Since Analytics is a vast field, encompassing several operations, one could choose to specialise in parts of the Analytics chain like data engineers – specializing in highly scalable data management systems or data scientists specializing in machine learning algorithms or data architects – specializing in the overall data integrations, data flow and storage mechanisms. But in order to excel and future proof a career in the world of Big Data, one needs to master more than one area. A data analyst who is acquainted with all the steps involved in data analysis from data extraction to insights is an asset to any organization and will be much sought after!

Managing corporate innovation

The time is ripe for corporates to embark on a journey of innovation. Having said that it is a rocky road for enterprises that have been in existence for half a century or more, having made hay when the sun shined and thus gathering a good amount of legacy systems and processes on the way. Some organisations that have have chosen to invest in innovation prefer to run the innovation labs separately, far from the core business, the reason being that innovation should not get bogged down by corporate beauracracy. A big part of innovation is experimentation — experimentation with thoughts and ideas and prototyping. Business leaders have a herculean task of ensuring innovation for the businesses of the future while continuously improving the incumbent corporate machinery that generates the revenue necessary for future investments.

Innovation is about inventing new products or services that solve customer needs and can be monetised. Innovation involves trial and error and learning from the same, a structured method of experimentation leads to better tracking of ROI. The pentathlon framework of innovation articulates the methodology from ideation to market launch. The influx of ideas, which form the innovation backlog, can be either disruptive ideas or new ways of resolving existing business challenges.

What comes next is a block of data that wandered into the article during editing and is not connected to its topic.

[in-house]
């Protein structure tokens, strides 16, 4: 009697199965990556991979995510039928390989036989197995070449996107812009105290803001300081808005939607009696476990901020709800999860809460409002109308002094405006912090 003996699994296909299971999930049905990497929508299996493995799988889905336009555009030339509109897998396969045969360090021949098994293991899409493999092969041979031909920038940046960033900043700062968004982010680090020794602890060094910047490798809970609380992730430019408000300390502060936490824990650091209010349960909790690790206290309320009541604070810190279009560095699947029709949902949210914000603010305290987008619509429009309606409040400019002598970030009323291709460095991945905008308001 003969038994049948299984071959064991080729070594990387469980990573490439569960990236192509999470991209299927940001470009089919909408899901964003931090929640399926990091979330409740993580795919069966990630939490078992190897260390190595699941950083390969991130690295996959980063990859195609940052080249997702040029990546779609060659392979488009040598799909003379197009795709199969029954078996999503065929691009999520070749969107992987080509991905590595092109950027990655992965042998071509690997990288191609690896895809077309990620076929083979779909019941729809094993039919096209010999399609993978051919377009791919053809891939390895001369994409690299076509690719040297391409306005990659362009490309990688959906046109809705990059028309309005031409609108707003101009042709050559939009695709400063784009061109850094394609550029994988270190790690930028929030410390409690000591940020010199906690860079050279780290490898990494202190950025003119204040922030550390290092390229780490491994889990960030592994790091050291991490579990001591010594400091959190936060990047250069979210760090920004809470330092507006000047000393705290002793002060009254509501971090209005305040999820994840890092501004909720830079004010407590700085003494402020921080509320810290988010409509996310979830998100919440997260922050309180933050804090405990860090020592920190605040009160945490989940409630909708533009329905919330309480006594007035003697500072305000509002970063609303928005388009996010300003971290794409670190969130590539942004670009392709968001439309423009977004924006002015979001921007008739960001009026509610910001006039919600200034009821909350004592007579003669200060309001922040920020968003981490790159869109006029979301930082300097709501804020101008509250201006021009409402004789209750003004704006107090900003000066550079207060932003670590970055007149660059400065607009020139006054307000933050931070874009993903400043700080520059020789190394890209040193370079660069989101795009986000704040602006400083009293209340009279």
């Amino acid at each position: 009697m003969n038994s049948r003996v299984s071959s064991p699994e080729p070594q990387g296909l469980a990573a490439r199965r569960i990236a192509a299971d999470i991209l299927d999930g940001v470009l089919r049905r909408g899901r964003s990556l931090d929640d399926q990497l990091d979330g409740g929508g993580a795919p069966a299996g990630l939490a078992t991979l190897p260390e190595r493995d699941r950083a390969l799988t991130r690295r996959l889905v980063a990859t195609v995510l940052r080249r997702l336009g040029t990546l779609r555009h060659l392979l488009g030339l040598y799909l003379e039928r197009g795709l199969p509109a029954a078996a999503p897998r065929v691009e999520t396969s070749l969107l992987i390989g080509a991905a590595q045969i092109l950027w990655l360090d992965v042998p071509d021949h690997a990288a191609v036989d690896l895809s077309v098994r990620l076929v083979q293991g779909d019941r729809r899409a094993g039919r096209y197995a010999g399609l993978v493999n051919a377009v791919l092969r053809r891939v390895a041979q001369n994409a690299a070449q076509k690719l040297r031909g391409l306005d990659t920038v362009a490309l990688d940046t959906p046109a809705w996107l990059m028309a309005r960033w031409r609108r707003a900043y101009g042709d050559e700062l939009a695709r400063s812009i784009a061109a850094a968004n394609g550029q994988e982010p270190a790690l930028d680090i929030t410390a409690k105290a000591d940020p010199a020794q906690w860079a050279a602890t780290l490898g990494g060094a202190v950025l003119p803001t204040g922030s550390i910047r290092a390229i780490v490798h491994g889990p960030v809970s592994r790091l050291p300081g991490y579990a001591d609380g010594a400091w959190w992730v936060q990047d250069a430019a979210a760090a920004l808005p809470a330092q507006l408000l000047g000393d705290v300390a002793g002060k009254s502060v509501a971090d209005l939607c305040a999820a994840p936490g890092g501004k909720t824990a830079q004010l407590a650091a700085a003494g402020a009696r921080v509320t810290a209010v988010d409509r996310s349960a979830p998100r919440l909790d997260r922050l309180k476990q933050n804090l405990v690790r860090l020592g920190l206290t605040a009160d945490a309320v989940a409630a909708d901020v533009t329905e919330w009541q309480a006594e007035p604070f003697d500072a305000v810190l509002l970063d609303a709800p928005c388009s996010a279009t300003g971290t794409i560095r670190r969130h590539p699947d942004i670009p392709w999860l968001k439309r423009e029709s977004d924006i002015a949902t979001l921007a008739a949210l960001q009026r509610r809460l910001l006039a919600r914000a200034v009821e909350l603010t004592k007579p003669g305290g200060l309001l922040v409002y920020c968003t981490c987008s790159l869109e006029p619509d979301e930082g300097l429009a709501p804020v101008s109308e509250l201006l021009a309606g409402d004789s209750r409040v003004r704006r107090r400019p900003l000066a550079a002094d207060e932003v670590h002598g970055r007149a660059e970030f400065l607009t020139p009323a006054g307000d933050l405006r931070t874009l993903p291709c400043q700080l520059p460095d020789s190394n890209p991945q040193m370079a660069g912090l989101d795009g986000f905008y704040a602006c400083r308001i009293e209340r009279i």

Each part of the innovation funnel has to imbibe a fail fastand and an iterative approach for further ideation with feedback loops. Every new invention undergoes inception, improvements and adoption followed by stability and subsequent depreciation. If there are many trains of thought in the innovation projects pipeline, there has to be an order in the way of prioritizing the projects. Prioritization of innovation projects should depend on

  • Marketability — is there a potential market for the product/service?
  • Feasibility — is it possible to deliver the project with the resources the company can afford?
  • ROI — How soon is the breakeven point?
  • Time to market — how soon can the MVP be launched?

The implementation of innovation projects are not very different from other corporate projects, involving a portfolio selection based on the prioritization and business urgency. The next stage involves scoping and development, preceeded by prototyping before scaling. Post validation and launch, the impact has to be measured and analyzed to understand the product adoption and customer experience. The insights from measuring innovation efforts lead to newer ideas or incremental improvements to exisiting business processes and/or the innovative product under consideration. There has to be a relentless flow of insights into the innovation funnel to finetune the ideas being considered for prioritization, implementation and launch.

The very existence of an innovation foundry within a coporate house has to be justified to the investors and shareholders. As a means to create a process of accountability there should be KPIs defined, some examples being:

  • Number of ideas considered for prioritization
  • Number of ideas that were productionalized
  • Number ideas that have lead to business process improvement
  • Value added (Value = Accrued benefits — costs)
  • Time to breakeven